publicized Canter & Siegel episode, in which a pair of Phoenix
lawyers flooded the Internet with messages promoting their
services. Some Internet users, incensed at this misappropriation of
the commons, took the liberty of canceling Canter & Siegel
postings, which requires a certain amount of skill, since normally
a user can only cancel his own postings.
Rmgroup messages, which can result in rmgroup wars--one side
removing a group, the other re-creating it just as fast--also
require some skill. But to many on the Internet, Kobrin's rmgroup
message was too much, and Internet activist Jon Noring was moved to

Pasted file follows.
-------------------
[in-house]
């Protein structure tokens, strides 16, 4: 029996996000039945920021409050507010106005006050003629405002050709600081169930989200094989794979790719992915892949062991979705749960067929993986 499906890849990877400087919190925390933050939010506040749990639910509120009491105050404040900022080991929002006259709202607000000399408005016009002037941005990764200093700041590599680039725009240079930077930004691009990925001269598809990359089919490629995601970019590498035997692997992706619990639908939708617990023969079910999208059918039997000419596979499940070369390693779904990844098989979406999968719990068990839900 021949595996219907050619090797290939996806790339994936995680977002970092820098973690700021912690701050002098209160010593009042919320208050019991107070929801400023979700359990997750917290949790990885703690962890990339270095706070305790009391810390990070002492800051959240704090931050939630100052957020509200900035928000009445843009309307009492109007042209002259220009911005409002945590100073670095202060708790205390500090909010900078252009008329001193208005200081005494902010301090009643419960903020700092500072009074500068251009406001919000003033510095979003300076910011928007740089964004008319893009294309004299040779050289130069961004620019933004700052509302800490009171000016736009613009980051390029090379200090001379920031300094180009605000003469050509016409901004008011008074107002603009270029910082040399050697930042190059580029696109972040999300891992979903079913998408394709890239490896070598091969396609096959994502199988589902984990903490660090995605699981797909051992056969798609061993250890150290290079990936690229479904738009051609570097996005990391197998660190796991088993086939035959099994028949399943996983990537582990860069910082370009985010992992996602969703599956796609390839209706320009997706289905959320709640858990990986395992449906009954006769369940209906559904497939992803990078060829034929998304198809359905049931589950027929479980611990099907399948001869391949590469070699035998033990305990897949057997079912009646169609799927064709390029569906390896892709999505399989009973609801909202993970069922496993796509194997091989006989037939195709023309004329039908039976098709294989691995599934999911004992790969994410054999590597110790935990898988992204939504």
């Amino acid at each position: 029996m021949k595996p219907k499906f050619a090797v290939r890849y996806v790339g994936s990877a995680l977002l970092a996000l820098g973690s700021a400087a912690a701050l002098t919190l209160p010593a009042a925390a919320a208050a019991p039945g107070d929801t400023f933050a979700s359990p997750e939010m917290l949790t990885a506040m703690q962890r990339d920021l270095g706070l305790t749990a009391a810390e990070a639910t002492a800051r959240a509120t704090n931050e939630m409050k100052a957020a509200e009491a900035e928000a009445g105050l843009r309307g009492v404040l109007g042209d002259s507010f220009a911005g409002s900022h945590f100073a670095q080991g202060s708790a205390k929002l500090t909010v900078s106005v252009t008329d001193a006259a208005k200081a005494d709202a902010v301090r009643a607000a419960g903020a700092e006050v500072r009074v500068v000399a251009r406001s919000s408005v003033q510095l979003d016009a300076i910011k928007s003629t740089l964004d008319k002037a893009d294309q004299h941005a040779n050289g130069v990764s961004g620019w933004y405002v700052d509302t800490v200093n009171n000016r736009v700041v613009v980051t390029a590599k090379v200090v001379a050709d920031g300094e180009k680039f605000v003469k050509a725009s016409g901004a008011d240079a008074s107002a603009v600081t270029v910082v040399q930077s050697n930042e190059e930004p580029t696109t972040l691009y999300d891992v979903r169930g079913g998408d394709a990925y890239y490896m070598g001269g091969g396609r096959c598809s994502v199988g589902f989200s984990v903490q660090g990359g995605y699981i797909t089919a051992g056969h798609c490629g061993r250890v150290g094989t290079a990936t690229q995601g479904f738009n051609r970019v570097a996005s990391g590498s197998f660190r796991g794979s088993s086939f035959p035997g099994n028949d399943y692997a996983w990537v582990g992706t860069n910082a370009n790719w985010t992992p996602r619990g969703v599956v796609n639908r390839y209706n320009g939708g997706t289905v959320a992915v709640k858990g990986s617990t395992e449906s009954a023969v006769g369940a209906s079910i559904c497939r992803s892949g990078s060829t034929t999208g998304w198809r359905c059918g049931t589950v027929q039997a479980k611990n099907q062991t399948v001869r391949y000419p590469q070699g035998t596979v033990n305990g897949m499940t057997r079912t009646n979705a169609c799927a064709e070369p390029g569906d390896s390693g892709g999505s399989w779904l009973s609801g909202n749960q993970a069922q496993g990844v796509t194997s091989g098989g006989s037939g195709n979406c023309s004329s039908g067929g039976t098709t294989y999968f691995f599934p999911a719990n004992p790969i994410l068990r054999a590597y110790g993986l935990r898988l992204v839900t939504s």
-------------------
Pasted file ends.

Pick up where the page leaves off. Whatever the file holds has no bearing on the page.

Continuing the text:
action. Noring, who had previously organized e-mail petitions to
get Intel to replace its flawed Pentium chips, this time posted a
petition to alt.religion.scientology urging the church to stop
censoring its critics. The nonprofit Electronic Frontier Foundation
has also entered the fray, posting a statement Monday urging the
church "not to take actions designed to cut off the free flow of
information through the Net."
An irony here is that, according to Klemesrud, his system is used
by many active Scientologists as well as Scientology opponents,
though he acknowledges that he is probably no favorite of the
church. And yes, he remains adamant about not canceling dissident
Daniel Akst, a Los Angeles writer, is a former assistant business
editor for technology at The Times. He welcomes messages at
email@example.com but regrets that he cannot reply to each and